AFRICAN AMERICAN REGIMENTS ESTABLISHED
It was opposed by many, considered only an experiment by others, but the Act of 1866 to increase the size of the Regular Army changed the course of military history, and afforded African Americans a permanent place in the Armed Forces of the United States.
The legislation stipulated that of the new regiments created, two cavalry and four infantry “shall be composed of colored men.” For the first time in the history of the United States soldiers of African-American descent could serve in the peacetime army.
Exemplary service in the Civil War had paved the way for the authorization of the “colored” units. Designated the Ninth and Tenth United States Cavalry regiments, and the Thirty-eighth, Thirty-ninth, Fortieth, and Forty-first United States Infantry regiments, they were organized under white officers between the summers of 1866 and 1867.
THE NINTH CAVALRY
Formation of the Ninth Cavalry initially took place in Louisiana with its first recruits enlisting in August 1866. Seven months later, when the regiment marched into Texas, it numbered 885 enlisted men.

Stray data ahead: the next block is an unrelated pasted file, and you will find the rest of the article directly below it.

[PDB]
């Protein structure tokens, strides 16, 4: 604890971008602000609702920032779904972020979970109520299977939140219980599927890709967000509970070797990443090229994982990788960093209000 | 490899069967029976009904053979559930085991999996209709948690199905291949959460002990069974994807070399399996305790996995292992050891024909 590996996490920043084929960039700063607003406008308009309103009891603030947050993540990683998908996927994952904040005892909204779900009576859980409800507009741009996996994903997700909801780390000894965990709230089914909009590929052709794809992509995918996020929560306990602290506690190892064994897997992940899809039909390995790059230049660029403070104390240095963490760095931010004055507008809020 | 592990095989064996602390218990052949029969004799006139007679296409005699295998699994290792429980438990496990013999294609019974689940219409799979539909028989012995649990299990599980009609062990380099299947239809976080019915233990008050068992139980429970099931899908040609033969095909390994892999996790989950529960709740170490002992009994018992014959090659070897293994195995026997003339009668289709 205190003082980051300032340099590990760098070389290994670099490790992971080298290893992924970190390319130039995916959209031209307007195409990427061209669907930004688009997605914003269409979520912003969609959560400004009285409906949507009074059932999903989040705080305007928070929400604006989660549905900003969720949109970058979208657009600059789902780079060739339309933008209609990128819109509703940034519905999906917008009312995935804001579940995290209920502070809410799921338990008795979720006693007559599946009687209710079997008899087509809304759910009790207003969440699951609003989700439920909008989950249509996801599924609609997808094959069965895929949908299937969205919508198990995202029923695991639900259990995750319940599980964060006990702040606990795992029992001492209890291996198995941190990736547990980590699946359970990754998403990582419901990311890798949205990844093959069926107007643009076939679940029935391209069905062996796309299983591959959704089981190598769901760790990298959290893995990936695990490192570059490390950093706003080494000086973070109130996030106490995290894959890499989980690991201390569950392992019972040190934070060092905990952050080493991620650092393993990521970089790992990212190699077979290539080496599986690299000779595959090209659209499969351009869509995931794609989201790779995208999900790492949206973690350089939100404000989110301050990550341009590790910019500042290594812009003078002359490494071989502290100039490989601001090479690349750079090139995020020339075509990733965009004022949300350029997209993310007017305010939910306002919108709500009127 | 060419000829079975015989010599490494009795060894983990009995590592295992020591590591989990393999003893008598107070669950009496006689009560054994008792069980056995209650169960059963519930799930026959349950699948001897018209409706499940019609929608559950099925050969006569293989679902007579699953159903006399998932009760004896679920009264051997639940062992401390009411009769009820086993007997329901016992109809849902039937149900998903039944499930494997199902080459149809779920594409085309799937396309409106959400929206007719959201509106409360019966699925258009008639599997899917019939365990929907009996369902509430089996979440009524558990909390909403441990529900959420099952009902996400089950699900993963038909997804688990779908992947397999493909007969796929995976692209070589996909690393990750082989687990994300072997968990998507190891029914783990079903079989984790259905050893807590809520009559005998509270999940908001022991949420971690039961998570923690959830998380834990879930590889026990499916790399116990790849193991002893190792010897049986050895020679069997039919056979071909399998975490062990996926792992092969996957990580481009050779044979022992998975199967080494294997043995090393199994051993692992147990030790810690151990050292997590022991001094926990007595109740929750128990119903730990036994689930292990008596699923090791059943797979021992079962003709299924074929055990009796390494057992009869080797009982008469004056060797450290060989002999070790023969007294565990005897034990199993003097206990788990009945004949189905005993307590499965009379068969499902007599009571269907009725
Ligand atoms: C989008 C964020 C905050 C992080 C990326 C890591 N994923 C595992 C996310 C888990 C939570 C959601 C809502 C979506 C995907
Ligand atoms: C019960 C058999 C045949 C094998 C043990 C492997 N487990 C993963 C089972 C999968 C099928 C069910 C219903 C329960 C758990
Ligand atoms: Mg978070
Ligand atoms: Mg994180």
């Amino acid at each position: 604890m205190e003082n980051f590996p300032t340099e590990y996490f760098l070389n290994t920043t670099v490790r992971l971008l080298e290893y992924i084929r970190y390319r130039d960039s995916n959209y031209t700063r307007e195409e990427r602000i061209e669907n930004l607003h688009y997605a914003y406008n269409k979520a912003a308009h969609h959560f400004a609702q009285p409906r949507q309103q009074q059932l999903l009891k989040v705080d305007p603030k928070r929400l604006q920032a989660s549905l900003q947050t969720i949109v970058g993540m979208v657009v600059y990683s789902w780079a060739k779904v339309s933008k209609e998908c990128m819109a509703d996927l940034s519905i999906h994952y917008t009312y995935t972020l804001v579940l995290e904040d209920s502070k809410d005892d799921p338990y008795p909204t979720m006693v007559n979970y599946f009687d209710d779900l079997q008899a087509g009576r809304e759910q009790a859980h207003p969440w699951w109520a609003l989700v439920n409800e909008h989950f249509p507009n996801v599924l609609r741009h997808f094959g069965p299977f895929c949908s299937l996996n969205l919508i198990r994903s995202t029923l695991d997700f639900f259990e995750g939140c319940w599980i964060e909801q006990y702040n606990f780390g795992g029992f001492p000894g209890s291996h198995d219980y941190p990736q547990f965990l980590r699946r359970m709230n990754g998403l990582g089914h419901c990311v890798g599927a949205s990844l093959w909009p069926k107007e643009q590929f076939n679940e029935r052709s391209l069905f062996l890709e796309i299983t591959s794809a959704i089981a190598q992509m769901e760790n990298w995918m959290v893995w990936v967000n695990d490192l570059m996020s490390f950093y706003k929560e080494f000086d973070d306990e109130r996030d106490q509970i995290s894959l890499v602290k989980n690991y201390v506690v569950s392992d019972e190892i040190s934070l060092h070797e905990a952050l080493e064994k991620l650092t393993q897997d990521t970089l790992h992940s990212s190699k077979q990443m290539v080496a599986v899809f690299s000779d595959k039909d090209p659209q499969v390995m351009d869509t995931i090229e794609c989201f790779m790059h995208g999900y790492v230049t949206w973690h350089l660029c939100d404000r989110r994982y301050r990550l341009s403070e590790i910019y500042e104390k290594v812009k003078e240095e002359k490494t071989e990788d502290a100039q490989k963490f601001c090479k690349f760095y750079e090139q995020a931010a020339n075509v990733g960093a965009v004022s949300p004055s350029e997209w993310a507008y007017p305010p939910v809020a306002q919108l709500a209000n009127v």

On June 29, 1867 four companies of the Ninth, under the command of Lieutenant Colonel Wesley Merritt, reoccupied the abandoned post at Fort Davis. The Ninth and Merritt had a sizeable job ahead of them. In addition to helping to construct a new post, they had to contend with the Apache and Comanche Indians.
The protection of travelers and the mail on the San Antonio-El Paso Road was their primary concern. Small detachments of men were placed at a number of stage stops, while other troops scouted and patrolled the vast Trans-Pecos region of western Texas. In September 1875, the Ninth transferred to New Mexico. During the years spent at Fort Davis, the regiment helped build the post into one of the largest in the state.
The mid-to-late 1880s saw units of the regiment in Wyoming, Utah, Nebraska, and Kansas. In the spring of 1890, seven Ninth Cavalry troops were sent to the Rosebud and Pine Ridge Reservations during the last uprising of the Sioux Nation.